BACKGROUND: The assessment of patients with chronic prostatitis/chronic pelvic pain syndrome (CP/CPPS) in everyday practice and clinical studies relies on National Institutes of Health Chronic Prostatitis Symptom Index (NIH-CPSI) scores for symptom appraisal, inclusion criteria for clinical trials, follow-up, and response evaluation.
OBJECTIVE: We investigated multiple databases of CP/CPPS patients to determine the prevalence and impact of pain locations and types to improve our strategy of individualized phenotypically guided treatment.
DESIGN, SETTING, AND PARTICIPANTS: Four major databases with CPSI scores for nonselected CP/CPPS clinic patients from Canada, Germany, Italy, and the United States.
OUTCOME MEASUREMENTS AND STATISTICAL ANALYSIS: Individual question scores and subtotal and total scores of CPSI were described and correlated with each other. Ordinal regression analysis was performed to define pain severity categories.
RESULTS AND LIMITATIONS: A total of 1563 CP/CPPS patients were included. Perineal pain/discomfort was the most prevalent pain symptom (63%) followed by testicular pain (58%), pain in the pubic area (42%) and penis (32%); reports of pain during ejaculation and voiding were 45% and 43%, respectively. European patients had a significantly higher number of pain localizations and symptoms compared with North American patients (p< 0.001). Severity of pain correlated well with frequency of pain (r=0.645). No specific pain localization/type was associated with more severe pain. Correlation of pain domain with quality of life (QoL) (r=0.678) was higher than the urinary domain (r=0.320). Individually, pain severity (r=0.627) and pain frequency (r=0.594) correlated better with QoL than pain localization (r=0.354). Pain severity categories results for NIH-CPSI item 4 (0-10 numerical rating scale for average pain) were mild, 0-3; moderate, 4-6; severe, 7-10; CPSI pain domain (0-21): mild, 0-7; moderate, 8-13; and severe, 14-21.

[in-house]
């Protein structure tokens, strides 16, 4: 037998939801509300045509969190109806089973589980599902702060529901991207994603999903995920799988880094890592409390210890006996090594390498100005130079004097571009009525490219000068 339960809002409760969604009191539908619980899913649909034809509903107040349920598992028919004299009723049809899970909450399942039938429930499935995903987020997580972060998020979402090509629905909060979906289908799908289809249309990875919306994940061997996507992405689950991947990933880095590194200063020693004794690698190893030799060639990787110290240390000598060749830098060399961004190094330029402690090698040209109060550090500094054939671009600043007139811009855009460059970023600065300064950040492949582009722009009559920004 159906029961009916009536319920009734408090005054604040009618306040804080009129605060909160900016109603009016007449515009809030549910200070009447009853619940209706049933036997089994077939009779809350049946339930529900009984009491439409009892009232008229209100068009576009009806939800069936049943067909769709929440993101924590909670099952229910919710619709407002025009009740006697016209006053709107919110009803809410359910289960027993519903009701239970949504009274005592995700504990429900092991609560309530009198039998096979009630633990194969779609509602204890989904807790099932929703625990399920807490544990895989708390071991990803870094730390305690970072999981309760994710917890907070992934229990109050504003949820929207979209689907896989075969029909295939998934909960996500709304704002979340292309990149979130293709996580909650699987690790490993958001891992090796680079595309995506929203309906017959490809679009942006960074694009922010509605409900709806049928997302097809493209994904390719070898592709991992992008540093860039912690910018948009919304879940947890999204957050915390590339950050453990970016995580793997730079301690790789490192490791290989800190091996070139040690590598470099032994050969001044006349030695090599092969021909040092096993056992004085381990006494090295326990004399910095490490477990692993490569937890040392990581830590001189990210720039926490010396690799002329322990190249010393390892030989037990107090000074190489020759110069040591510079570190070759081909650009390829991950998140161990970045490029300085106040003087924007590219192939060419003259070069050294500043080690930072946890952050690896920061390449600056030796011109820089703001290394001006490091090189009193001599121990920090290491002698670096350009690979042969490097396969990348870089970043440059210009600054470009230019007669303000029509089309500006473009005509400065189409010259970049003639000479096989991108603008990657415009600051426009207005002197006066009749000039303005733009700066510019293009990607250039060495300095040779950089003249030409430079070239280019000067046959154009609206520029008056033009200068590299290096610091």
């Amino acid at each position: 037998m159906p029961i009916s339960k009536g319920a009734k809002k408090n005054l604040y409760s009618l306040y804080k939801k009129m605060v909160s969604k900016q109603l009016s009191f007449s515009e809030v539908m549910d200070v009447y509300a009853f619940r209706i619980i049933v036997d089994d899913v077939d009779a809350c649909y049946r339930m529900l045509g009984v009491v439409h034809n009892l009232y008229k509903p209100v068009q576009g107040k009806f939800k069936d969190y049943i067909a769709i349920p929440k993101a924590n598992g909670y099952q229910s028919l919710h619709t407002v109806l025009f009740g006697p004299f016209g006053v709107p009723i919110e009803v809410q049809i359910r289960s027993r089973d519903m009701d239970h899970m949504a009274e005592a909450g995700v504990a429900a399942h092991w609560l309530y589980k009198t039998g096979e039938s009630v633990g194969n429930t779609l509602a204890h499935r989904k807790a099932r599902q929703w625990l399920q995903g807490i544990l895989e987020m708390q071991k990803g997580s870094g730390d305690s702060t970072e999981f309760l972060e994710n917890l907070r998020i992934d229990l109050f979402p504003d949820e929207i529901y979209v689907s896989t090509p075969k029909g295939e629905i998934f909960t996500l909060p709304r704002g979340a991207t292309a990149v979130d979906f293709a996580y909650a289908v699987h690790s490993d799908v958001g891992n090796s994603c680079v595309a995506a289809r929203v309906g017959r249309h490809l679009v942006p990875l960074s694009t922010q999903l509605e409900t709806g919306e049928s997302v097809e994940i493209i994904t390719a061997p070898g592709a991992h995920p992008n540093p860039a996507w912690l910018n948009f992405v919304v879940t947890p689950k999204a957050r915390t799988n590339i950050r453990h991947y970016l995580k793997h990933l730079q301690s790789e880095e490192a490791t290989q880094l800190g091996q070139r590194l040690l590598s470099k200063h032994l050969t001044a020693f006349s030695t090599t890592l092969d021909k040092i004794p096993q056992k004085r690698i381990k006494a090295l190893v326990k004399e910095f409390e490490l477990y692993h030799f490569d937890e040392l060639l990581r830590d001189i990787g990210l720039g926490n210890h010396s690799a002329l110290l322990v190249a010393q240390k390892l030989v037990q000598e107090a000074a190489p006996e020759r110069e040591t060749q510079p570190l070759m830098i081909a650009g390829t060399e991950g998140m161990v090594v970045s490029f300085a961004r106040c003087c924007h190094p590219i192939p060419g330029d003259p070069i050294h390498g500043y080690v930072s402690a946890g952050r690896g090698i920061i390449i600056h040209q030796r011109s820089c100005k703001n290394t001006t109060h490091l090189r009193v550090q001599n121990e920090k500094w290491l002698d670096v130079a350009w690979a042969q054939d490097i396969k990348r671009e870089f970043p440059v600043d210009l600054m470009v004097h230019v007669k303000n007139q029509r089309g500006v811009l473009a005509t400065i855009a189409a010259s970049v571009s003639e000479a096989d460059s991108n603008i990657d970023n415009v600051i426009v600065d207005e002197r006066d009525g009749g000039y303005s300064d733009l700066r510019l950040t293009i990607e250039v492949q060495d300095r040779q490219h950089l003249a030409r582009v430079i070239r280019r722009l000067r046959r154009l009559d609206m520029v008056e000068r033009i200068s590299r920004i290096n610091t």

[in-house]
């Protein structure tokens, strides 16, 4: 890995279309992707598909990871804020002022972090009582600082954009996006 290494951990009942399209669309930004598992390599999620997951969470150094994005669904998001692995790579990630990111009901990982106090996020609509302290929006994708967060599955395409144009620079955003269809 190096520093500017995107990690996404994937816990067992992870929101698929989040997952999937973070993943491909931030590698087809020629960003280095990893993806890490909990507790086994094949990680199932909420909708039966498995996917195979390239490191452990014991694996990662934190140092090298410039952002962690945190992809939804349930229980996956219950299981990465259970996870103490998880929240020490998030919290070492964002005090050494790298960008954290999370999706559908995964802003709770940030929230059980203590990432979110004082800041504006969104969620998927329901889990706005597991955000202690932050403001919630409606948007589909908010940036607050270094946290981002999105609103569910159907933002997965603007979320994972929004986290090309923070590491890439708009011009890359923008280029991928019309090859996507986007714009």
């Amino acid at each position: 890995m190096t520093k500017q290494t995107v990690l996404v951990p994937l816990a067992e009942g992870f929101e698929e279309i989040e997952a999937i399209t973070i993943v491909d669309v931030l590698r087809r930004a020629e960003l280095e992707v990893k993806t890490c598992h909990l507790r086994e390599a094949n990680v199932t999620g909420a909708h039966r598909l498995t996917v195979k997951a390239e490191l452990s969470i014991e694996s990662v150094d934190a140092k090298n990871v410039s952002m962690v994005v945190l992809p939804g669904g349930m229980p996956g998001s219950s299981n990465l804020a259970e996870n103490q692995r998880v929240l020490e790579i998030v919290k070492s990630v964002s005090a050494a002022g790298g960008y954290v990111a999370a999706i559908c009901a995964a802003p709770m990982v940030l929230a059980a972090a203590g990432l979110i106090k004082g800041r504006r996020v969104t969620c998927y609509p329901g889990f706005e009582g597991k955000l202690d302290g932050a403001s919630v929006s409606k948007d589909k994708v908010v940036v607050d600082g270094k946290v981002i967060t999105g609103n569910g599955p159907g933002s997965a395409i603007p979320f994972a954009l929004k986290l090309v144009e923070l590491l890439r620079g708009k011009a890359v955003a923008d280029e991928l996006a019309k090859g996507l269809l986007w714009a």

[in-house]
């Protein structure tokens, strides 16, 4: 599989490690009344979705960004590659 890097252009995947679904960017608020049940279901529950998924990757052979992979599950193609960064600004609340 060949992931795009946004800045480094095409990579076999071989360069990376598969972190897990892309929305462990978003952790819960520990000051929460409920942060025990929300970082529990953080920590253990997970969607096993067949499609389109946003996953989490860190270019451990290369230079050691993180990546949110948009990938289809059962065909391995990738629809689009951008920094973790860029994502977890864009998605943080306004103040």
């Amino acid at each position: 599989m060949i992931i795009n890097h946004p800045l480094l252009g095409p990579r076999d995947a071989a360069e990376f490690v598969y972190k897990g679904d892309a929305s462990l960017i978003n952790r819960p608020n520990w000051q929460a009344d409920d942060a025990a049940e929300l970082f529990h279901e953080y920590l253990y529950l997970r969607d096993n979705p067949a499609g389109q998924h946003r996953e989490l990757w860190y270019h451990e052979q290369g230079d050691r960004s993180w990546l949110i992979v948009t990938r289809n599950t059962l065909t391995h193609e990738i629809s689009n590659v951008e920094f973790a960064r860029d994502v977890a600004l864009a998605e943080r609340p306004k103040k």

CONCLUSIONS: Pain has more impact on QoL than urinary symptoms. Pain severity and frequency are more important than pain localization/type. Cut-off levels for disease severity categories have been identified that will prove valuable in symptom assessment and the development of therapeutic strategies.
Wagenlehner FM, van Till JW, Magri V, Perletti G, Houbiers JG, Weidner W, Nickel JC. Are you the author?
Department of Urology, Pediatric Urology and Andrology, Justus-Liebig-University, Giessen, Germany.
Reference: Eur Urol. 2012 Nov 2. pii: S0302-2838(12)01273-0.
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